Photo Taken From Susan Meissner’s site HERE.
Last weekend I attended the American Christian Fiction Writers Conference. One of the highlights was taking Susan Meissner’s course on The Three Act Structure, which I always enjoy studying. Susan’s a multi-published author. Her favorite genre to write is contemporary fiction with a historical thread.
She was an awesome speaker. I really enjoyed her movie and book examples to illustrate the three acts. Since I was only at the conference on Saturday I didn’t get to hear the entire presentation.
But during her presentation, Susan gave us an outline suggestion for our novels that I thought you might like to see too. This example won’t apply to every genre because not every novel is 80,000 words long, but you could adjust the percentages accordingly to come up with different math and a road map.
Do you outline your novel? Many do, many don’t. But here is a rough outline you might want to consider before writing your next novel, maybe for NaNoWriMo.
This is a term I made up that explains how to construct your novel’s innards
Assumption: Let’s say you’re writing a novel and shooting for 40 chapters and 80,000 words.
- That means each chapter should roughly be 2200 words long. (Typically there are more than one scene per chapter.)
- ACT ONE – should only be about 5-7 chapters or 4-5. This is the set-up.
- ACT THREE – should be about 3-4 chapters. This is the wrap-up.
- ACT TWO – contains the highest percentage of your novel. It’s the middle. This act should contain roughly 30 chapters for the QUEST. Think of it this way: you need to give your characters 30 things to do.
- If you want to take it further and break it down, Susan showed us these examples:
How To Outline ACT TWO
5 brave steps forward scenes
5 setback scenes
3 twists the reader won’t see coming
4 action scenes
4 reaction scenes
2 scenes that highlight a MC flaw
2 scenes that highlight a MC strength
2 scenes to reinforce inner goal from Act 1
3 scenes to prep for the next Big Plot Point
I like how manageable this looks. Don’t you? It’s not as intimidating as sitting down to a blank screen and trying to fit all the pieces in and remember which ones you included.
Let me illustrate the above by giving you a few of Susan’s examples from Gone With The Wind:
Brave steps forward scenes
Scarlett moves to Atlanta
“I will never be hungry again”
Marrying Frank Kennedy
When Ahsley and Melanie go up to bed. They’re walking up the steps above Scarlett and she’s standing at the bottom. They’re happy, she’s not.
She needs money for taxes or she’ll lose Tara. Rhett is prison and he can’t give it to her. (After set-back scene there’s a reaction.)
Ashley taking Melanie upstairs at Pittypats’
Mother is dead, Pa is nuts
Twists the reader won’t see coming
She marries Frank Kennedy because there’s no other way to save Tara
Frank Kennedy dies
Flight out of Atlanta
Killing the Yankee deserter
The raid on Shanty town
Dances in her mourning clothes
Makes the dress out of curtains – not deterred by obstacles
Rhett and Scarlett’s dining room argument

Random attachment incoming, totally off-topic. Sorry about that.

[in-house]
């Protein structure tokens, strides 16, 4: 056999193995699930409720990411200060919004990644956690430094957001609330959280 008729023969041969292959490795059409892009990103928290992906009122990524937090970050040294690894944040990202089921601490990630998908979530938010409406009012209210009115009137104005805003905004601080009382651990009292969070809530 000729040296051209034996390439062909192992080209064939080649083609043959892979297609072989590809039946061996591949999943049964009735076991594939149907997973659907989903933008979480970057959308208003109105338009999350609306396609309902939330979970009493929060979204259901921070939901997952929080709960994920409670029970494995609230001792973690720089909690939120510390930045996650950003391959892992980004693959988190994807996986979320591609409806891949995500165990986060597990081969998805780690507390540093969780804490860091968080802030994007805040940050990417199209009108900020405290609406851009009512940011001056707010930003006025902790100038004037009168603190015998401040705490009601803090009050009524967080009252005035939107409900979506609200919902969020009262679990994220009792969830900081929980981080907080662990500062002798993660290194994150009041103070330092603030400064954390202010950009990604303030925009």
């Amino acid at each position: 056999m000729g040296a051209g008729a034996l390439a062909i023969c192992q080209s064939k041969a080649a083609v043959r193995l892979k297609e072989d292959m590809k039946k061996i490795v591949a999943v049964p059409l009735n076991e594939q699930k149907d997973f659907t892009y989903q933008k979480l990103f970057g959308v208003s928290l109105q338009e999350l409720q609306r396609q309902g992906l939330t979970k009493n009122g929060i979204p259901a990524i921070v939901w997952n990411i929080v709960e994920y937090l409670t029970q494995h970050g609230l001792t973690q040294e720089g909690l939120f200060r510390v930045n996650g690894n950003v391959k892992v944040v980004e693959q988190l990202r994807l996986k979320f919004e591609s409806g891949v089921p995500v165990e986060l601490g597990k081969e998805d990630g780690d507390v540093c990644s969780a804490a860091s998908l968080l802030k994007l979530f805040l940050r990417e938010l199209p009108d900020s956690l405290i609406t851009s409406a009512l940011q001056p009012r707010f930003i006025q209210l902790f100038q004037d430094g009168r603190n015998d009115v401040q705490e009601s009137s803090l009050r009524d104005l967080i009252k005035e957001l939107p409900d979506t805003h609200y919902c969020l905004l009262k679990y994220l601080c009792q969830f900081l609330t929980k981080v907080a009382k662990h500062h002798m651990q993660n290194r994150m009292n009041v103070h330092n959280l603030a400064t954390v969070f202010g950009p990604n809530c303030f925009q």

Scenes that highlight a MC flaw
Scarlett’s treatment of Belle
Scarlett telling Rhett no more children
Scenes that highlight a MC strength
Saving Melanie’s life at great cost
Throws dirt at the former overseer
Give Pork Pa’s Watch
SCENES to REINFORCE INNER GOAL FROM ACT 1
“I want to go home!”
She wants to make Tara beautiful again
SCENES TO PREP FOR THE NEXT BIG PLOT PIVOT
Rhett goes to Europe/takes Bonnie
Rhett wants to start over
Bonnie dies in horse jumping accident
ACT ONE. The set-up.
This act should show readers what your main character wants in life, what is her story goal? In the WIZARD of OZ Dorothy sings, “Somewhere Over The Rainbow,” and we know that she wants to go to a place where her troubles are far behind, where dreams come true.
Make this goal as universal as you can because you want readers to be able to relate to it. For instance, in my YA novel, LOVE is JUST a WORD, Oksana wants to be loved. Love is a basic need that everyone wants to feel, so it’s universal.
Give your character three flaws and three virtues that readers can relate to and you can use to your advantage as you write.
INCITING INCIDENT – is a part of Act One. This is when something changes or happens TO your character. It sets up the plot pivot. (Do not start your character in happy land. There has to be an inner goal, something burning inside, shake the status quo.)
Susan’s Example: In the WIZARD of OZ, the inciting incident is the tornado – the door of no return. There’s no getting back. What’s happened has happened.
We’re in OZ – nothing is the same. At first, Dorothy is entranced. Is this the place where everything is perfect? Did I get my wish? But when she realizes none of the OZ people are like her and she’s in a place where witches fly, she realizes this isn’t what she wants at all. This sets her on the QUEST to get back home, which begins in ACT TWO. The quest is ACT TWO.
Dorothy’s external goal (QUEST) is to get back home when she realizes this is NOT the place she wants to live. She might be happy for a while, but not for long. The witch adds tension/conflict that’s relatable—opposes her character.
Here’s an assignment that Susan gave us. I loved it because it forced me to think about my stories, to check if I’d included the necessary parts. I’ll definitely include these in the novel I’m writing for NaNoWriMo too!
Write down these four items about your novel. You can share them in the comment section below or in your own WORD file.
- What does your mc want? (inner goal)
- Give her/him three flaws (weaknesses) and three virtues (strengths)
- Create an inciting incident that will pave the way for a quest
- Give her a quest – an external goal
Here is a list of Susan’s novels: